Lentils are one of the most ancient plants, originating in Mesopotamia at the beginning of rural civilization. In Umbria they are grown in Castelluccio, Colfiorito, Annifo.

Wash Lentils in cold water and oil.

In another pot, warm olive oil, garlic, sage and tomato sauce.

When lentils are soft, mix together and add salt, hot pepper and serve.

“Pans Bring Peace to your home”

IMG_2772Panpassato (Bread)

Umbrian bread is very simple, consisting of flour, yeast, salt, olive oil and water. It is cooked in a skillet and often sliced open and adorned with yummy ingredients: cheese, arugula, onions, and salami – just about anything.

Mix together:

25 g. yeast

300 g. all purpose flour

1 large pinch of salt

 Knead the dough for 5 minutes

Add large spoonful of olive oil

Roll into a ball

Let sit for at least 30 minutes.

 Roll out the dough in a flat disc (about 1” high) and about 8-9” diameter

Heat cast iron skillet

Cook the bread on each side till brown and cooked through (about 5 minutes)

Slice bread open and fill with anything yummy!

Serve with olive oil or balsamic vinegar

Faro Salad (also known as Spelt)

Faro is an ancient grain and was a staple of all Umbrian meals for ages. Once thought to be a poor mans grain, Faro is making a comeback. Filled with goodness it is one of the best grains for health)

Cut in quarters a pound of ripe cherry tomatoes

Add into cooked Faro (~4 cups)

Add healthy pinch of salt

Add fresh thyme or basil

Add olive oil and balsamic vinegar

Sprinkle in ample grated Parmesan cheese

Add fresh Arugula (baby preferred)

Toss and serve

Chickpea Salad

 Soak and cook chickpeas

Add finely chopped garlic

Add finely chopped rosemary

Add salt, olive oil and balsamic vinegar

Toss and serve

 Roasted Chicken with Potatoes 

Create bouquet garni of rosemary, sage and marjoram and stuff in cavity

Add 4-5 whole garlic gloves to cavity

Sprinkle chicken with healthy portion of salt

Sprinkle with crushed wild fennel seed

Pour olive oil and balsamic vinegar over chicken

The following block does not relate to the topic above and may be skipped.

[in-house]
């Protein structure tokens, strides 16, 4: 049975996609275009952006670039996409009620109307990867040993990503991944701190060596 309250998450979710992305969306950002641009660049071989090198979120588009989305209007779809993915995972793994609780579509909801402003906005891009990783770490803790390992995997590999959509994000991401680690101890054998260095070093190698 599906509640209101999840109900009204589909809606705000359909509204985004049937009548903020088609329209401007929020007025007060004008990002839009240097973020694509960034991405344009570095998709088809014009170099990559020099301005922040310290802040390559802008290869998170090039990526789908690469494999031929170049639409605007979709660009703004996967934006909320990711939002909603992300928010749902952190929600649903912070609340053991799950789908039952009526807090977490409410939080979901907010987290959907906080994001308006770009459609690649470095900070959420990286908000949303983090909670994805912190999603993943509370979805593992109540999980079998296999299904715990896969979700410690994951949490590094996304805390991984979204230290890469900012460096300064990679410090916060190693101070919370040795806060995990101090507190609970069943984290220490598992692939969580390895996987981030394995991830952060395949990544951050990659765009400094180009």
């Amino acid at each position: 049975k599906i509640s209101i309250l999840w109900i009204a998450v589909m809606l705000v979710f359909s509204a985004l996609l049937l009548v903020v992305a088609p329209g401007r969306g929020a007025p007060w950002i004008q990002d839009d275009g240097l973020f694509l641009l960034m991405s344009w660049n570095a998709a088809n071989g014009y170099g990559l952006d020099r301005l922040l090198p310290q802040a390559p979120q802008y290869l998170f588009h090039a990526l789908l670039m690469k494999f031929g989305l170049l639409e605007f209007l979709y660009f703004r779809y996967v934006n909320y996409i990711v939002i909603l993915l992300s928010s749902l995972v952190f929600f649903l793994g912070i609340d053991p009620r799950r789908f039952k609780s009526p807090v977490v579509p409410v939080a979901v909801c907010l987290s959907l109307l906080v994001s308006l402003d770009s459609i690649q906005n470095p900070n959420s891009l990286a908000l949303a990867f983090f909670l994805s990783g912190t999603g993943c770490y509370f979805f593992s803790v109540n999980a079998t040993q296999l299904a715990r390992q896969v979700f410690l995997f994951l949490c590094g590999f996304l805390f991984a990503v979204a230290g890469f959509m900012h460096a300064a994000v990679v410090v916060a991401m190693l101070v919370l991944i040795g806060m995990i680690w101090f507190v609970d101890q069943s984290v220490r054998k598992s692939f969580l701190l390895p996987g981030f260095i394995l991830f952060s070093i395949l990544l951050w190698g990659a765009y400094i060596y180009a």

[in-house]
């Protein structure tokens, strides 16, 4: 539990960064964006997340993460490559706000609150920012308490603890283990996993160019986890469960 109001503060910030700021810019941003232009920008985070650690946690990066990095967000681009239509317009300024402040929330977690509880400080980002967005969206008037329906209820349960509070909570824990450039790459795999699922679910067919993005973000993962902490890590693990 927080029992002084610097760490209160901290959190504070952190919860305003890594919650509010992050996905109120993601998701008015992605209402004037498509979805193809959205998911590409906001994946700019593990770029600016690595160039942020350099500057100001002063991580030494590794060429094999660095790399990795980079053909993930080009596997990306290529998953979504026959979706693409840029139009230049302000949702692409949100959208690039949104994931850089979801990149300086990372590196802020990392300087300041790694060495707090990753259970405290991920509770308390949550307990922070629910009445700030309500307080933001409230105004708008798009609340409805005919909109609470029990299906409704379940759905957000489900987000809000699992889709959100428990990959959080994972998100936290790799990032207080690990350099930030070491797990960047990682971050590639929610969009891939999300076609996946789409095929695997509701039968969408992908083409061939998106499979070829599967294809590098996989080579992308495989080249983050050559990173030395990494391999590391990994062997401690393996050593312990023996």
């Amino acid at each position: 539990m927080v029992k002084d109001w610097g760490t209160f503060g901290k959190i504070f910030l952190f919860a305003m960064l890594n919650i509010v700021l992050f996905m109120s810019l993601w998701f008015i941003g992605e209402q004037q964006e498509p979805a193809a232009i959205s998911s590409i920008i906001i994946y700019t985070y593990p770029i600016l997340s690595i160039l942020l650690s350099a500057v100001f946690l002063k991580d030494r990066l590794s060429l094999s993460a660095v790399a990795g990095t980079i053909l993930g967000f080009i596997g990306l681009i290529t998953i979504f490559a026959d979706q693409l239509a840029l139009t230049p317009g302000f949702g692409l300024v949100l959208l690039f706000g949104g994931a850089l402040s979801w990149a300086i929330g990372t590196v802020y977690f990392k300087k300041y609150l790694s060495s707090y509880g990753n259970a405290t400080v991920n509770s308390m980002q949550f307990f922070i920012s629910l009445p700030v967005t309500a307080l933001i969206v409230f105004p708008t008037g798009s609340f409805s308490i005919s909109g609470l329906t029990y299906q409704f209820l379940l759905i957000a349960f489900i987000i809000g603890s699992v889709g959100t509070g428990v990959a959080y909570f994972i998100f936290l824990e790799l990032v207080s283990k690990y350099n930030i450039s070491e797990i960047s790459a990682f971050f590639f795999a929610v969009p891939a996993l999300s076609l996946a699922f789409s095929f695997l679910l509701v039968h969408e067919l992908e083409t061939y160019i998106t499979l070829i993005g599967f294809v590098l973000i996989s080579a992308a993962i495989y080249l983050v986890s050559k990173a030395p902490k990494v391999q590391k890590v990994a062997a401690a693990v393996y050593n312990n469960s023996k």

Pour ample white wine over chicken and fill pan about 2-3 inches

Add diced potatoes

 Cook @ 400 degrees for about an hour

 Fresh Pasta (with egg)

250 g. Farina (aka Semolina)

250 g. Faro Flour

Mix flour and create a well in the middle

Add 50G All-purpose flour

Add 3 eggs

Add pinch of salt

Add 1 large spoonful olive oil

 Mix from the inside, slowly incorporating flour into liquids

Let rest for a least 30 minutes

Roll out very thin (flour often to prevent sticking)

Cut pasta into desired shape

Boil for 3-4 minutes

For egg pasta, a simple sauce of butter and sage will do. Eggless pasta requires a more robust sauce – tomato Ragu, Bolognaise

Strawberry (or any berry) cake with whipped cream and strawberry sauce

Make the Cake:

Dice strawberries (for sauce)

Slice strawberries (for cake)

Mix 150g sugar and 2 eggs

Whip until creamy and color lightens

Add lemon zest

Add 200g all-purpose flour

Add 1 package of cake yeast (or baking powder) – vanilla flavor or add a little vanilla

Flour a 10” spring form pan

Pour in batter

Add sliced strawberries on top

Put plenty of butter flakes on top

Sprinkle sugar on top

 Bake for 30 minutes at 350 for 3o minutes

Make the syrup

Put diced strawberry, sugar and water in a small sauce pan

Cook on stovetop on low temperature until syrupy consistency

Serve with whipped cream


2 Thoughts on “Cooking in Umbria

  1. I have been there and it is outstanding. And The Owner is really nice! So be gratefull!

  2. Barbara Spitzer on May 29, 2014 at 2:19 pm said:

    Yes, Sebastian, you Father seems like a very nice person. The Villa is fantastic and we enjoyed it very much!